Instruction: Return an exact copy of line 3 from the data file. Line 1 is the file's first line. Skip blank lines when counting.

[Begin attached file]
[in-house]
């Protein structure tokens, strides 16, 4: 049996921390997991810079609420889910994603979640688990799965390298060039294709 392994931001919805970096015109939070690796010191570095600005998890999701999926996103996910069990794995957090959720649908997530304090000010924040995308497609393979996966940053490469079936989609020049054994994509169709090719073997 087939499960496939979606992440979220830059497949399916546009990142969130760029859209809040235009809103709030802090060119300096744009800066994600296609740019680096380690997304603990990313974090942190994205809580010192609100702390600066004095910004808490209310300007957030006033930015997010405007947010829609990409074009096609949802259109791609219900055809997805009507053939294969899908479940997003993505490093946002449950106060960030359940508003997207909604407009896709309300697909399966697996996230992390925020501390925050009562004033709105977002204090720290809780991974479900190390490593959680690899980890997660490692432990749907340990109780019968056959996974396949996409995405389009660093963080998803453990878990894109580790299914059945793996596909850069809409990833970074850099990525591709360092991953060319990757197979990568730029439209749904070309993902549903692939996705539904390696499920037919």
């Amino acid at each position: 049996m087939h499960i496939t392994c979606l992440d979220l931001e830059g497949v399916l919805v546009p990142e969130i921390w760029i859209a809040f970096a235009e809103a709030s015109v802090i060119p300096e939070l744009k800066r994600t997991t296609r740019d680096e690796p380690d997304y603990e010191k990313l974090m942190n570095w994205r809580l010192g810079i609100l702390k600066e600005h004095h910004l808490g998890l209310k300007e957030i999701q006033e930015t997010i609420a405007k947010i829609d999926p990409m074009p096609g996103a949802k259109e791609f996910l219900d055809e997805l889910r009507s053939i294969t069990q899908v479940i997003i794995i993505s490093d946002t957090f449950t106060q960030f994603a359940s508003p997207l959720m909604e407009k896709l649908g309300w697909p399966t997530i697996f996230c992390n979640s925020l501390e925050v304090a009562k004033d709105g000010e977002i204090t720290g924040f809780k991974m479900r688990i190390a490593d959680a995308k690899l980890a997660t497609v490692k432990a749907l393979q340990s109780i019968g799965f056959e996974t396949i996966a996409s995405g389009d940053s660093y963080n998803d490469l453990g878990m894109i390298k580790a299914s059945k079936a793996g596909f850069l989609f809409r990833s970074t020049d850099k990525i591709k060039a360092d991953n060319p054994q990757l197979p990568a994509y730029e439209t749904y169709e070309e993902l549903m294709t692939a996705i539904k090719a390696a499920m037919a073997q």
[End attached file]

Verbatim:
């Amino acid at each position: 049996m087939h499960i496939t392994c979606l992440d979220l931001e830059g497949v399916l919805v546009p990142e969130i921390w760029i859209a809040f970096a235009e809103a709030s015109v802090i060119p300096e939070l744009k800066r994600t997991t296609r740019d680096e690796p380690d997304y603990e010191k990313l974090m942190n570095w994205r809580l010192g810079i609100l702390k600066e600005h004095h910004l808490g998890l209310k300007e957030i999701q006033e930015t997010i609420a405007k947010i829609d999926p990409m074009p096609g996103a949802k259109e791609f996910l219900d055809e997805l889910r009507s053939i294969t069990q899908v479940i997003i794995i993505s490093d946002t957090f449950t106060q960030f994603a359940s508003p997207l959720m909604e407009k896709l649908g309300w697909p399966t997530i697996f996230c992390n979640s925020l501390e925050v304090a009562k004033d709105g000010e977002i204090t720290g924040f809780k991974m479900r688990i190390a490593d959680a995308k690899l980890a997660t497609v490692k432990a749907l393979q340990s109780i019968g799965f056959e996974t396949i996966a996409s995405g389009d940053s660093y963080n998803d490469l453990g878990m894109i390298k580790a299914s059945k079936a793996g596909f850069l989609f809409r990833s970074t020049d850099k990525i591709k060039a360092d991953n060319p054994q990757l197979p990568a994509y730029e439209t749904y169709e070309e993902l549903m294709t692939a996705i539904k090719a390696a499920m037919a073997q």